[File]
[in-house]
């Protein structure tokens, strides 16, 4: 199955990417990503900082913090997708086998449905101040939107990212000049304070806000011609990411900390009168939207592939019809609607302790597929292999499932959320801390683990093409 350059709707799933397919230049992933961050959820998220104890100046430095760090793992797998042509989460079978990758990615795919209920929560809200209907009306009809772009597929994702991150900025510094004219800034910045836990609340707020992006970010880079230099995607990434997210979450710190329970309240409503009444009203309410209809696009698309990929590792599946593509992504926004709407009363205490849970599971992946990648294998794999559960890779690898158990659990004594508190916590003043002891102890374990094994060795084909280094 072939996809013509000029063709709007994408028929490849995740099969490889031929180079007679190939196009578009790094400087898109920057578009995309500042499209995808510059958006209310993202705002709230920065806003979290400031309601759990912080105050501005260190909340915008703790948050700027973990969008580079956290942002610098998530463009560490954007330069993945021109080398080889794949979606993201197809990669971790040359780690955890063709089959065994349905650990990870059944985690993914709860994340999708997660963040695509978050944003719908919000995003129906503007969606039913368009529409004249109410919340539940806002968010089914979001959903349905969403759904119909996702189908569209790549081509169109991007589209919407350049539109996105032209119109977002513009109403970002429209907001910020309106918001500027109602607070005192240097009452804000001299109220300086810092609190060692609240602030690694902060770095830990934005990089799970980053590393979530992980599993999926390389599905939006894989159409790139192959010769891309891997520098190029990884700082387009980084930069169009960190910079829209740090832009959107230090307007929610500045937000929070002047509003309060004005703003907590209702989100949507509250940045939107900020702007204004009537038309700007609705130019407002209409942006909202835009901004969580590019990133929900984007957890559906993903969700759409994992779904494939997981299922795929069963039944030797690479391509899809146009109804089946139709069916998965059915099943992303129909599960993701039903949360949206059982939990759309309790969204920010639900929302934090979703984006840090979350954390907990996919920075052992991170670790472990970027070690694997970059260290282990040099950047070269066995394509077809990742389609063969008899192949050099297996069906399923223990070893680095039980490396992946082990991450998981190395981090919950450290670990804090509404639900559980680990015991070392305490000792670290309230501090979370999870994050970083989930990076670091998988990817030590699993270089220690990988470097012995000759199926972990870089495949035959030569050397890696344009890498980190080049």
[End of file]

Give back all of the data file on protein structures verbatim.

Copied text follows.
[in-house]
């Protein structure tokens, strides 16, 4: 199955990417990503900082913090997708086998449905101040939107990212000049304070806000011609990411900390009168939207592939019809609607302790597929292999499932959320801390683990093409 350059709707799933397919230049992933961050959820998220104890100046430095760090793992797998042509989460079978990758990615795919209920929560809200209907009306009809772009597929994702991150900025510094004219800034910045836990609340707020992006970010880079230099995607990434997210979450710190329970309240409503009444009203309410209809696009698309990929590792599946593509992504926004709407009363205490849970599971992946990648294998794999559960890779690898158990659990004594508190916590003043002891102890374990094994060795084909280094 072939996809013509000029063709709007994408028929490849995740099969490889031929180079007679190939196009578009790094400087898109920057578009995309500042499209995808510059958006209310993202705002709230920065806003979290400031309601759990912080105050501005260190909340915008703790948050700027973990969008580079956290942002610098998530463009560490954007330069993945021109080398080889794949979606993201197809990669971790040359780690955890063709089959065994349905650990990870059944985690993914709860994340999708997660963040695509978050944003719908919000995003129906503007969606039913368009529409004249109410919340539940806002968010089914979001959903349905969403759904119909996702189908569209790549081509169109991007589209919407350049539109996105032209119109977002513009109403970002429209907001910020309106918001500027109602607070005192240097009452804000001299109220300086810092609190060692609240602030690694902060770095830990934005990089799970980053590393979530992980599993999926390389599905939006894989159409790139192959010769891309891997520098190029990884700082387009980084930069169009960190910079829209740090832009959107230090307007929610500045937000929070002047509003309060004005703003907590209702989100949507509250940045939107900020702007204004009537038309700007609705130019407002209409942006909202835009901004969580590019990133929900984007957890559906993903969700759409994992779904494939997981299922795929069963039944030797690479391509899809146009109804089946139709069916998965059915099943992303129909599960993701039903949360949206059982939990759309309790969204920010639900929302934090979703984006840090979350954390907990996919920075052992991170670790472990970027070690694997970059260290282990040099950047070269066995394509077809990742389609063969008899192949050099297996069906399923223990070893680095039980490396992946082990991450998981190395981090919950450290670990804090509404639900559980680990015991070392305490000792670290309230501090979370999870994050970083989930990076670091998988990817030590699993270089220690990988470097012995000759199926972990870089495949035959030569050397890696344009890498980190080049």